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19 Mar 2019

Belarus, OSCE ready to develop cooperation in media regulation

Belarus, OSCE ready to develop cooperation in media regulation

MINSK, 19 March (BelTA) - Belarus and the OSCE are ready to develop cooperation in terms of improving the legislation on mass media. Members of the standing commission for human rights, national relations and mass media of the House of Representative met with OSCE Representative on Freedom of the Media Harlem Desir in Minsk on 19 March, BelTA has learned.

The chairman of the commission Andrei Naumovich noted that cooperation between Belarus and the OSCE on media has been systemic. “We hope for support and understanding. We hope that the OSCE proposals will contribute to the improvement of the legislation as it does not stand still,” he noted.

Law making in Belarus is an open process involving representatives of civil society. “We are open to discuss different points of view. But the interests of Belarus citizens are always at the forefront,” the MP said.

Harlem Desir, for his part, confirmed the readiness of the OSCE to provide Belarus “all-round assistance and send experts and provide expert opinions, as and when necessary, on new bills and amendments”.

The OSCE representative was interested in the concept of information security and plans for its implementation, amendments to the law on mass media adopted in Belarus at the end of last year, a draft law to amend the laws of Belarus to clamp down on Nazi and extremism propaganda (up for the second reading soon).

MP Valentina Razhanets spoke about the main novel concepts of the law on mass media. For example, the document expands the list of information, distribution of which is prohibited, in particular the one encouraging suicide, on how to make bombs and explosives, improper advertising.

The law protects the personal data of minors who suffered as a result of illegal actions. The personal data includes last name, first name, patronymic, date of birth, place of residence and study, photo and video images of children, their parents. "When drafting the amendments, we wanted to ensure information security which is an integral part of human rights and legitimate interests,” she said.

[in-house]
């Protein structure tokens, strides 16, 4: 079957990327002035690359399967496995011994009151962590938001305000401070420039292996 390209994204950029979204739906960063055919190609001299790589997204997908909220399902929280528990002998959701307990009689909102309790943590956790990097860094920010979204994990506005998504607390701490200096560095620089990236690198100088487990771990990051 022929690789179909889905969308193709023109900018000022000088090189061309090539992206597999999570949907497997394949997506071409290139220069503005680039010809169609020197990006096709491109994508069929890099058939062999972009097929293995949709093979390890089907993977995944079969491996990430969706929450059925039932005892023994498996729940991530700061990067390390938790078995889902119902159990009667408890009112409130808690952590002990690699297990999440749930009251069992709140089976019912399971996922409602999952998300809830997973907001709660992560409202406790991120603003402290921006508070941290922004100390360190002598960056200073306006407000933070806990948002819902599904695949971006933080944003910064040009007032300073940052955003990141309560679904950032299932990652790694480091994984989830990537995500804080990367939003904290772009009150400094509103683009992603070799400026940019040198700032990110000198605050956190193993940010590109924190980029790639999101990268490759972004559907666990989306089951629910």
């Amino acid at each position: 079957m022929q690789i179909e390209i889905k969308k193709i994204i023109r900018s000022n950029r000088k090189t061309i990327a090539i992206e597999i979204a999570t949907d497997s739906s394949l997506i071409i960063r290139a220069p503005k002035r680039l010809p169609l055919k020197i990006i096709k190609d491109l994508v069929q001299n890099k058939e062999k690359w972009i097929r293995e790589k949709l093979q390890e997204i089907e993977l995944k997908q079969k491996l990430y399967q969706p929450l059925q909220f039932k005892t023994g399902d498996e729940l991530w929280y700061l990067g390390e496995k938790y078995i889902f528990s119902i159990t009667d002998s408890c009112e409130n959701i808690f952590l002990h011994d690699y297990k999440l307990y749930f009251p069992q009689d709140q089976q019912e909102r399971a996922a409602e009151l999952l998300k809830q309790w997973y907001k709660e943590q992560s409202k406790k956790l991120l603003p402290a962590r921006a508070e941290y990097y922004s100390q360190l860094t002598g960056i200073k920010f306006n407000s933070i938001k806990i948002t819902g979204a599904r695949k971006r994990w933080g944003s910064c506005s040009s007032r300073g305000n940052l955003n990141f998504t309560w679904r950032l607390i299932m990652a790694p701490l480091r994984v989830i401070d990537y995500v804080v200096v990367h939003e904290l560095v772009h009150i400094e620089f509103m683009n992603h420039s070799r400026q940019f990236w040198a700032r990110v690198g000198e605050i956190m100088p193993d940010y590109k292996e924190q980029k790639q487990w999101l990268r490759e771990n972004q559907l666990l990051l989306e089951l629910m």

The MP reiterated the importance of out-of-court restriction of access to certain internet resources. “Teens should not have any access to suicide websites,” she said. Representatives of a non-state website, who were present at the meeting of the working group to discuss the amendments, said that there was no restriction of access to internet resources for reasons other than spreading prohibited information, Valentina Razhanets added

Once the amendments to the law on mass media were passed, internet resources that distribute mass information got the possibility for state registration in order to become an online media outlet. The MP emphasized that the registration procedure is voluntary.
The participants of the meeting also discussed matters related to information availability. The MP said that government bodies have a responsibility to share information with journalists and this responsibility has been formalized at the legislative level. Decree No.65 of 6 February 2009 envisages personal responsibility of the heads of government bodies and organizations for the work with the media.

“We are open to dialogue and invite representatives of the civil society and mass media of different forms of ownership to join it,” the MP said. She cited The Big Conversation with the President, which was attended by representatives of different media outlets, as a vivid example of openness. 

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